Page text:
(5(a) covers EU citizens and their family members; 5(b) covers EEA and Swiss citizens and their family members, where in both cases "family members" is limited to the definition set forth in directive 2004/38/EC, which includes spouses.)

If you are not an EU, EEA, or Swiss citizen, the Schengen Borders Code does apply, and it requires her passport to be valid for three months (not six) beyond her departure from the Schengen area (not counting Portugal). See article 6(1)(a)(i):

  1. For intended stays on the territory of the Member States of a duration of no more than 90 days in any 180-day period, which entails considering the 180-day period preceding each day of stay, the entry conditions for third-country nationals shall be the following:

(a) they are in possession of a valid travel document entitling the holder to cross the border satisfying the following criteria:

(i) its validity shall extend at least three months after the intended date of departure from the territory of the Member States. In a justified case of emergency, this obligation may be waived;

(ii) it shall have been issued within the previous 10 years;

But this article is written with visitors in mind. It's not always clear how it is to be applied to residents. In practice, the right of transit set forth in 6(5)(a) means that border inspectors are unlikely to pay close attention to the passport expiration given that she lives in the Schengen area:

  1. By way of derogation from paragraph 1:

(a) third-country nationals who do not fulfil all the conditions laid down in paragraph 1 but who hold a residence permit or a long-stay visa shall be authorised to enter the territory of the other Member States for transit purposes so that they may reach the territory of the Member State which issued the residence permit or the long-stay visa, unless their names are on the national list of alerts of the Member State whose external borders they are seeking to cross and the alert is accompanied by instructions to refuse entry or transit;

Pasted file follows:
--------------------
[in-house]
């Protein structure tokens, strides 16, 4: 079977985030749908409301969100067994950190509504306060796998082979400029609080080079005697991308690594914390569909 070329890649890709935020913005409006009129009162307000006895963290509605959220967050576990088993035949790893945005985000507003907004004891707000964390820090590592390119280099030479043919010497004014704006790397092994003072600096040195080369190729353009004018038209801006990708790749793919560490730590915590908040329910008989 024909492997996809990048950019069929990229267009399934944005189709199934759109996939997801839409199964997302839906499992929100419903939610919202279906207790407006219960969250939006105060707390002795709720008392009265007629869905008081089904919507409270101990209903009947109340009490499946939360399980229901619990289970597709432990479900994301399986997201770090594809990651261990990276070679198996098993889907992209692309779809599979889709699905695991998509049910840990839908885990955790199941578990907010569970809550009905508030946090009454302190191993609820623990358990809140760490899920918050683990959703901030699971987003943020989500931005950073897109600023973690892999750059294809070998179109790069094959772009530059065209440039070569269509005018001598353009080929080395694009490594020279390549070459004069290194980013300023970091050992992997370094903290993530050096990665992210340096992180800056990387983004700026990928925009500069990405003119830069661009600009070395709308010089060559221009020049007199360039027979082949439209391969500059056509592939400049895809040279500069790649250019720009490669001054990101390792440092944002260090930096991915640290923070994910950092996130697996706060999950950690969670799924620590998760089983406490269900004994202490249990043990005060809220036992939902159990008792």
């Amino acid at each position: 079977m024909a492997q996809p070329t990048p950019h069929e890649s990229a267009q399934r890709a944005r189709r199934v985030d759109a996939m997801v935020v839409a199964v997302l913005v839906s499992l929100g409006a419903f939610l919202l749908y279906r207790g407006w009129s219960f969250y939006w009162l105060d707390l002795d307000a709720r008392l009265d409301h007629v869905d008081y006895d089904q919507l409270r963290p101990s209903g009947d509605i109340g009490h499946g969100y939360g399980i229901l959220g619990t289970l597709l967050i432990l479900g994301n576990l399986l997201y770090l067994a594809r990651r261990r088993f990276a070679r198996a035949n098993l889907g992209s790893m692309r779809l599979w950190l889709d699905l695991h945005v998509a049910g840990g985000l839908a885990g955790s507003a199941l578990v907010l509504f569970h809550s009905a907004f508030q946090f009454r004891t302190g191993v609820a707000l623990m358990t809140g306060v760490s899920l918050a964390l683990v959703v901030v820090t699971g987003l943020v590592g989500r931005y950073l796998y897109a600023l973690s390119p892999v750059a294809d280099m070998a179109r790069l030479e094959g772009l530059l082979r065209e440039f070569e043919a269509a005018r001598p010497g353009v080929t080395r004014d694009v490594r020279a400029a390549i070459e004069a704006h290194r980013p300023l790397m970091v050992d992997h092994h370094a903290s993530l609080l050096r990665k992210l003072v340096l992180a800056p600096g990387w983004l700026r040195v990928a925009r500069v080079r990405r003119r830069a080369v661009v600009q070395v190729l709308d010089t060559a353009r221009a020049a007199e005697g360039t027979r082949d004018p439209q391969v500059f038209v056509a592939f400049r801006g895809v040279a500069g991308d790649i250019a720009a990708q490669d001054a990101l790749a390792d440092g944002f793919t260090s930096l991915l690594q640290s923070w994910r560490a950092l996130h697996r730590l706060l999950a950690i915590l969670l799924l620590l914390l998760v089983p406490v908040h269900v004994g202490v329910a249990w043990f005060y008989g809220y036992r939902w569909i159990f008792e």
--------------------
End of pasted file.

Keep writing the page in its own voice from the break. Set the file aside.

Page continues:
However, I had a look at Norwegian's site and the visa-information company it refers travelers to, and both have a good deal of outdated or simply incorrect information. For example, someone in your wife's situation but holding a passport that normally requires a visa is told that they need a visa to visit Greece even if they say they reside in Portugal, without being asked whether they have a residence permit and without recognizing that someone residing in Portugal ought to have a visa already (or a residence permit, which substitutes for a visa). It then tries to sell you a $250 consultation. And nowhere does it mention nor ask about passport expiration. So you may find it difficult to get a straight answer.

If you're an EU/EEA/Swiss citizen, I suppose it's less likely that Norwegian would refuse boarding, but it's still possible that they don't know the law. If you can, find out what office in Norwegian is responsible for the policy that guides the worker who actually makes the decision when you arrive for the cruise, and get a written statement of their policy with respect to travelers in your wife's situation. This may be difficult to do; for example companies often shy away from making such commitments out of an abundance of caution, because facts could change, or something else unrelated might arise to cause them to change their minds. If you can't get any peace of mind from Norwegian, you might consider replacing her passport early.